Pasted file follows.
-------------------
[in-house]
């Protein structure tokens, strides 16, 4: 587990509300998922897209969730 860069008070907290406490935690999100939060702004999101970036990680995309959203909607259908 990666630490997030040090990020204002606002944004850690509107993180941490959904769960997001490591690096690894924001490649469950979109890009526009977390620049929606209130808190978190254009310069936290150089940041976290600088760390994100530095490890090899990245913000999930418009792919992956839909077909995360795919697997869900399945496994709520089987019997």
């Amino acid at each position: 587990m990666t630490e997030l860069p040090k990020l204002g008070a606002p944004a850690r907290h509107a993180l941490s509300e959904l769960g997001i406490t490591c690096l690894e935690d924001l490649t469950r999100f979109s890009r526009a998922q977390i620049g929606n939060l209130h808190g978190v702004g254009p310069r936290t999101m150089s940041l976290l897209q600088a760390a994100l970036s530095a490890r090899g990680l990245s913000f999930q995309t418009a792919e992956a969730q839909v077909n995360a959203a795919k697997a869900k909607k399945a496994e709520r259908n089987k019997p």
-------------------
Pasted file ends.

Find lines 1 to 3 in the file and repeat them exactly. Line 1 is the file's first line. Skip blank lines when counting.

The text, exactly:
[in-house]
């Protein structure tokens, strides 16, 4: 587990509300998922897209969730 860069008070907290406490935690999100939060702004999101970036990680995309959203909607259908 990666630490997030040090990020204002606002944004850690509107993180941490959904769960997001490591690096690894924001490649469950979109890009526009977390620049929606209130808190978190254009310069936290150089940041976290600088760390994100530095490890090899990245913000999930418009792919992956839909077909995360795919697997869900399945496994709520089987019997």
């Amino acid at each position: 587990m990666t630490e997030l860069p040090k990020l204002g008070a606002p944004a850690r907290h509107a993180l941490s509300e959904l769960g997001i406490t490591c690096l690894e935690d924001l490649t469950r999100f979109s890009r526009a998922q977390i620049g929606n939060l209130h808190g978190v702004g254009p310069r936290t999101m150089s940041l976290l897209q600088a760390a994100l970036s530095a490890r090899g990680l990245s913000f999930q995309t418009a792919e992956a969730q839909v077909n995360a959203a795919k697997a869900k909607k399945a496994e709520r259908n089987k019997p």